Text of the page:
Specific Literacy Difficulties
Dyslexia is a term used to describe difficulties with word reading and/or spelling which are significant and persistent in nature despite differentiated and personalised learning opportunities and evidenced-based intervention.
Dyslexia is underpinned by difficulties in some or all of the following:
- Phonological awareness: the ability to identify, perceive and manipulate sounds in words
- Verbal memory: the ability to store, process and manipulate verbal information
- Verbal processing speed: the ability to retrieve familiar words quickly and accurately
- Visual processing speed: the ability to visually recognise familiar words/symbols/patterns quickly and accurately
Phonological awareness is an awareness of the sound structure of language.
- Can you hear the difference between birdsong and a dog barking?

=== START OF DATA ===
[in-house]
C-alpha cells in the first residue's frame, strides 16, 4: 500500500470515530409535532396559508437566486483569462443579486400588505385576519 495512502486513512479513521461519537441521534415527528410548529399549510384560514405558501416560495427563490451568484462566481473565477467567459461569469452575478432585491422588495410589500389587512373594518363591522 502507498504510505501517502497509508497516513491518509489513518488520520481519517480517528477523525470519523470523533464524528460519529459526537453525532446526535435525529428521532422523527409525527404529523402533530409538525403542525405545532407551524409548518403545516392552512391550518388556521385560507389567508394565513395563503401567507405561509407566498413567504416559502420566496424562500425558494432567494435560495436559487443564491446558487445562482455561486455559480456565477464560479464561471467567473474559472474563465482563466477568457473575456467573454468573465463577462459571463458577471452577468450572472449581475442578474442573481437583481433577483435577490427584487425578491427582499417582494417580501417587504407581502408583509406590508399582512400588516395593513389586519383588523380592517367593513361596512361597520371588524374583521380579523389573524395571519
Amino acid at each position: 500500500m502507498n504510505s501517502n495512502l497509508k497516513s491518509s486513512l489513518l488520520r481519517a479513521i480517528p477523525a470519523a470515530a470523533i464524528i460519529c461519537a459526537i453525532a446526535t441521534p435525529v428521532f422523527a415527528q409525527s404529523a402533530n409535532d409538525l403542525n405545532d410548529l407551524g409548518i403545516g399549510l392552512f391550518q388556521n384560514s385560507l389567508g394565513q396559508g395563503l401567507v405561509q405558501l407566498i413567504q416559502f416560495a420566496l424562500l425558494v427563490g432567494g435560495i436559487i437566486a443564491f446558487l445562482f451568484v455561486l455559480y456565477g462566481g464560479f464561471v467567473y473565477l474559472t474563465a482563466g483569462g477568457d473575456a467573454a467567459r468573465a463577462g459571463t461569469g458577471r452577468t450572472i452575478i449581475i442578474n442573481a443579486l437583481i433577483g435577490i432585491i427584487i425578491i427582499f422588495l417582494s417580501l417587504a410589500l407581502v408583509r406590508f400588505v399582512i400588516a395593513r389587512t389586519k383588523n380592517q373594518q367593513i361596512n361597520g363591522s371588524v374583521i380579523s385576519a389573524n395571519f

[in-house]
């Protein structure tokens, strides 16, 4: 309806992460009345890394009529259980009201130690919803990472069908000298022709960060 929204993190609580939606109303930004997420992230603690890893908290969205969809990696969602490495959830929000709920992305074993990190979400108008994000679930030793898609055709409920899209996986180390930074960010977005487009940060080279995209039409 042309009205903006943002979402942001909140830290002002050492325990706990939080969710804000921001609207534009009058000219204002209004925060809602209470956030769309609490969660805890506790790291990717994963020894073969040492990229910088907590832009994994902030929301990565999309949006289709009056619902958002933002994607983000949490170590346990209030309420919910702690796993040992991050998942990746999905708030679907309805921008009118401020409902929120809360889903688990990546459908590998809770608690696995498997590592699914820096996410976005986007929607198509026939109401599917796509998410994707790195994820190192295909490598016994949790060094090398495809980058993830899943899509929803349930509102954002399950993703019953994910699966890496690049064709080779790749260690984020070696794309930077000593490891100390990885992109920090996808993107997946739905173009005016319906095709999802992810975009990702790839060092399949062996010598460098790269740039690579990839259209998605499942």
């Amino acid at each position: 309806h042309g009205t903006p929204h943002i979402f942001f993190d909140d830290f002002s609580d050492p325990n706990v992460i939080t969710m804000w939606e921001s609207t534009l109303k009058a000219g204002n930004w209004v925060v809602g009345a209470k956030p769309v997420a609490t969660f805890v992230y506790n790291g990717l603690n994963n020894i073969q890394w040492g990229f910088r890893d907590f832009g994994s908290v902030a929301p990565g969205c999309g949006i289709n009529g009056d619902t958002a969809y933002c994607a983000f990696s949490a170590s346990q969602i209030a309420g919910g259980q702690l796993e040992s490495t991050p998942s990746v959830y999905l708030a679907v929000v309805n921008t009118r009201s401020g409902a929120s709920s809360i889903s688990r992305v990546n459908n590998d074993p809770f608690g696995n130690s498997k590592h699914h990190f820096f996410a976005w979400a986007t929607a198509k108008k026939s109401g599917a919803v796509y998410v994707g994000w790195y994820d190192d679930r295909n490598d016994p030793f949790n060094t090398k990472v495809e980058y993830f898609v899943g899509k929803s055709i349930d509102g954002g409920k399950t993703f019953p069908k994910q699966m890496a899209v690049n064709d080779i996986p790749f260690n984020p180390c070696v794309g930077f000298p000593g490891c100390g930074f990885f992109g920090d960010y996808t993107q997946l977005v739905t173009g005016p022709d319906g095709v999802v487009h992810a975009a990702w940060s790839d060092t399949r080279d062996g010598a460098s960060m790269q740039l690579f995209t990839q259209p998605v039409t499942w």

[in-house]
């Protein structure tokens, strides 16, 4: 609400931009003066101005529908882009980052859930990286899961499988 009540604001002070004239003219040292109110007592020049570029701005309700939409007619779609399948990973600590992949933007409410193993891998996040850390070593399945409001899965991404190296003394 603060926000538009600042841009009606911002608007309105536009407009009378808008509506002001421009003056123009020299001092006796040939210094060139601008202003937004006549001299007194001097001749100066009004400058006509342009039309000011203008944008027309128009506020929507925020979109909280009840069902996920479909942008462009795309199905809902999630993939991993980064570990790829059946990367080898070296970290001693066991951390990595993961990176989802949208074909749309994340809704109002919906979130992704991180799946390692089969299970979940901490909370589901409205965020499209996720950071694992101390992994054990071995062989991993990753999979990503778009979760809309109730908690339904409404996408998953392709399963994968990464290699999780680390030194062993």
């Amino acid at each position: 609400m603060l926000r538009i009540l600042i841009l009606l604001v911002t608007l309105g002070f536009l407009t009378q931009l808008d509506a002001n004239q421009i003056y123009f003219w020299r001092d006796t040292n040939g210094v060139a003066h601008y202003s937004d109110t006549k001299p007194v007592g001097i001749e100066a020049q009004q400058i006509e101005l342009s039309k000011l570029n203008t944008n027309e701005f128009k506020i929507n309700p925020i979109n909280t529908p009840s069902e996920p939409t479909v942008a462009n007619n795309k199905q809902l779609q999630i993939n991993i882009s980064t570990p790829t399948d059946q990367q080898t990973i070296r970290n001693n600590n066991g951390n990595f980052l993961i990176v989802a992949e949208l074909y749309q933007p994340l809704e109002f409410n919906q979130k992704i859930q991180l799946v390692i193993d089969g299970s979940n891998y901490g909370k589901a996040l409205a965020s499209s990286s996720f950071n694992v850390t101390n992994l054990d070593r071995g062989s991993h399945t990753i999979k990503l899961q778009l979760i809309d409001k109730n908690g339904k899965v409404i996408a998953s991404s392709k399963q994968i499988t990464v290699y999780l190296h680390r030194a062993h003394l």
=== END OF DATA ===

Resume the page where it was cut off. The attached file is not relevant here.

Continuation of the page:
- Can you hear that a spoken sentence is made up of a series of individual words?
- Can you hear that a spoken word is made from a sequence of individual sounds?
It is the awareness of the units of sounds – which may be words, syllable, rhyme, phonemes
- Can you hear syllables, e.g. el/e/phant, ap/ple, trai/ner?
- Can you hear rhyme, e.g. snow and toe?
- Can you hear phonemes, e.g. /ch/ur/ch/, /s/w/i/m/?
Why might children experience difficulties with developing phonological awareness?
- Some children, do not start school with the phonological awareness skills needed to develop their literacy. These reasons include hearing difficulties, speech and language issues, learning disabilities, poor exposure to spoken language structure and language delay.
- These children may be able to learn that an individual letter makes a particular sound, but if they are unable to identify the individual sounds within a word, they will not be able to blend and segment when reading and spelling.
Resources to support at home